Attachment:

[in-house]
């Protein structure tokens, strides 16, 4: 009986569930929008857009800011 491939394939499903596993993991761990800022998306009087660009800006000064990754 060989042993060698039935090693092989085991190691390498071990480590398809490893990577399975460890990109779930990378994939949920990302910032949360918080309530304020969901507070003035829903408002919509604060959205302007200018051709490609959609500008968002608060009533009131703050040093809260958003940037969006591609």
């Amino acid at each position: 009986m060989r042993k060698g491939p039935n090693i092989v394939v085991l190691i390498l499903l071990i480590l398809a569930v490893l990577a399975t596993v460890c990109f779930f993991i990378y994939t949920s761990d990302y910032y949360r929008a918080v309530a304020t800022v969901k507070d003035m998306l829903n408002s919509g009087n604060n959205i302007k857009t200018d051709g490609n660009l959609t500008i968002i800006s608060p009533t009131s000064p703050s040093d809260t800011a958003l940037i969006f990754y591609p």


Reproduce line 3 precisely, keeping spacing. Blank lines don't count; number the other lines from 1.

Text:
């Amino acid at each position: 009986m060989r042993k060698g491939p039935n090693i092989v394939v085991l190691i390498l499903l071990i480590l398809a569930v490893l990577a399975t596993v460890c990109f779930f993991i990378y994939t949920s761990d990302y910032y949360r929008a918080v309530a304020t800022v969901k507070d003035m998306l829903n408002s919509g009087n604060n959205i302007k857009t200018d051709g490609n660009l959609t500008i968002i800006s608060p009533t009131s000064p703050s040093d809260t800011a958003l940037i969006f990754y591609p």